“Why hello Mom and Dad – L and I were just having a little visit,” his teacher said, her eyes seeking ours cautiously as this was our first “your kid is acting up” conversation we’ve had since her start in his classroom. As we enter the play yard, balls flying in all directions and scooters blazing by, we catch site of Little Dude with his back against the wall, feet splayed ahead of him in the spot reserved for those that made “sad choices.” Playing it cool and casual while my mind immediately went to playground smack downs, scuffles over bikes or gasp – encounters with learning scissors, I attempt to look open and relaxed when she goes to bring up the issue at hand:
“It seems we really like to call our friends names lately – and not their first names. Rather, they tend to be names we only use in the bathroom. And for some reason, it’s escalated lately.”
Little dude, now perched rigid in the crook of my elbow, hangs on every word Ms. J is sharing, his head dipping a little lower as he thoughtfully relived his decision of switching Lance, Logan or Garrett with “Poopy, Poopybutt, Sassy Pants or Stinky.” I speak fairly to Ms. J, thanking her for her feedback and provided her some examples of what we’ll work on at home. Little dude studies my body language intensely, likely assessing the amount of trouble he should anticipate when he gets home. Simultaneously, I cast a “I freaking told you so” glance at my husband, the instigator of pet names at home that quite frankly, don’t vary from the very slang little dude was flinging on the playground.
The drive home is quieter than most, his tirade of ratting out his friends and sharing highlights of his day replaced with what I perceived to be a bit of shame or perhaps just fatigue. Trying to distract him with the positive parts of the day, he clung to his lovey in angst and retreated to a quiet place in his head. Letting him go, we went through the motions of a regular evening in our household, including dinner, snuggles, gratitude, bath and quiet time.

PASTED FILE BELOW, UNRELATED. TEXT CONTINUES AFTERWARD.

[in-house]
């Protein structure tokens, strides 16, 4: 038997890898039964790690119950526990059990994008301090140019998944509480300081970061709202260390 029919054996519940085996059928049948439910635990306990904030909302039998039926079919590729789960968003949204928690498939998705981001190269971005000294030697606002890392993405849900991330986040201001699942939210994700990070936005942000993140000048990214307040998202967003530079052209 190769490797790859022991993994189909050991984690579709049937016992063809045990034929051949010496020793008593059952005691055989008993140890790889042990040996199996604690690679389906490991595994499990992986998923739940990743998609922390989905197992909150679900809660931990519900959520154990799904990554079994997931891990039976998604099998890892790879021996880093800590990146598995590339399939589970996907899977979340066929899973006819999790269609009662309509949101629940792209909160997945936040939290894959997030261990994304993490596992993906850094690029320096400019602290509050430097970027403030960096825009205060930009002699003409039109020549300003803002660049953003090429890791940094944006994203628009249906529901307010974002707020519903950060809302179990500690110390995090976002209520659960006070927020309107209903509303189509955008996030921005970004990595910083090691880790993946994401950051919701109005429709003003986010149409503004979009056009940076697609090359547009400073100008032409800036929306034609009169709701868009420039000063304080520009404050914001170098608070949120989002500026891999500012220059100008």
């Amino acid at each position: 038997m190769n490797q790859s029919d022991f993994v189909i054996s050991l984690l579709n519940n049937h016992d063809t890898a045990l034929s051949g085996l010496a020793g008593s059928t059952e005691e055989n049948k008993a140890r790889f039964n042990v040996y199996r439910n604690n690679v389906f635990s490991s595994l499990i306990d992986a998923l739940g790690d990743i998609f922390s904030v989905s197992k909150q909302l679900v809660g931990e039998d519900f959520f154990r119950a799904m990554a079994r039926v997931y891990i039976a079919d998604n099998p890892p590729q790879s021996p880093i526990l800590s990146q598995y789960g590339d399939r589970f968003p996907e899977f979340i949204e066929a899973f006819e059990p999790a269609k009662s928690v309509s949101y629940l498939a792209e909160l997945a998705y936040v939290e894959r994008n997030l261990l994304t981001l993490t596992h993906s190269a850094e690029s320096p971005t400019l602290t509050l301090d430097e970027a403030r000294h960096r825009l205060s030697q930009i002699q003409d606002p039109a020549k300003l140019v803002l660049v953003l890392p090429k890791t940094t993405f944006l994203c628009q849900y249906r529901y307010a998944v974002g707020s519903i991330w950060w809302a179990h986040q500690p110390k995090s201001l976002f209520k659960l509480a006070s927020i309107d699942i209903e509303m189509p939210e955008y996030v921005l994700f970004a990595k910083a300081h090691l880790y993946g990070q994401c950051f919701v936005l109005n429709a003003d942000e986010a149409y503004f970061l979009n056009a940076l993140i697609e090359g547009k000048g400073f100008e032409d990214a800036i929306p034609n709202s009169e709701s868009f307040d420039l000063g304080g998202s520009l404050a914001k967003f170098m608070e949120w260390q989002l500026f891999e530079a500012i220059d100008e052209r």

Here is where he addresses it, sharing the lessons of the day such as calling our friends by their names and that the bathroom is where we use words like “poop” and “pee pee.” I breathe a sigh of relief at the patience and consistency of his teachers and find slight gratitude in that he’s potty trained – you know, because boycotting those words could get a bit confusing.
Twenty-four hours later Ms. J reports this behavior has radically improved, the motivator of avoiding the wall and continuing to play ball enough to deter the potty talk. One trip to Target and swim lessons later, he starts to throw out the terms in a fit of fatigue and cry for attention, and we break out the whole “say it in the bathroom” lingo. Ten minutes later, we can’t find him, which was unusual as he’s generally attached to Mommy’s knee. Listening closely, I hear the pitch of his two-year-old voice muffled behind a closed door somewhere and go to find him in:
Letting out all the verbal “poop” and “pee pee” and “stinky butt” terms that had apparently built up over the course of the day. One by one they rattle off his tongue in a stream of words that seem to pour out like a faucet in the very same room he had locked himself in.
And I too, find myself against a wall.
After all, they (and we) told him it was appropriate for a bathroom…
Well played, little dude. Well played.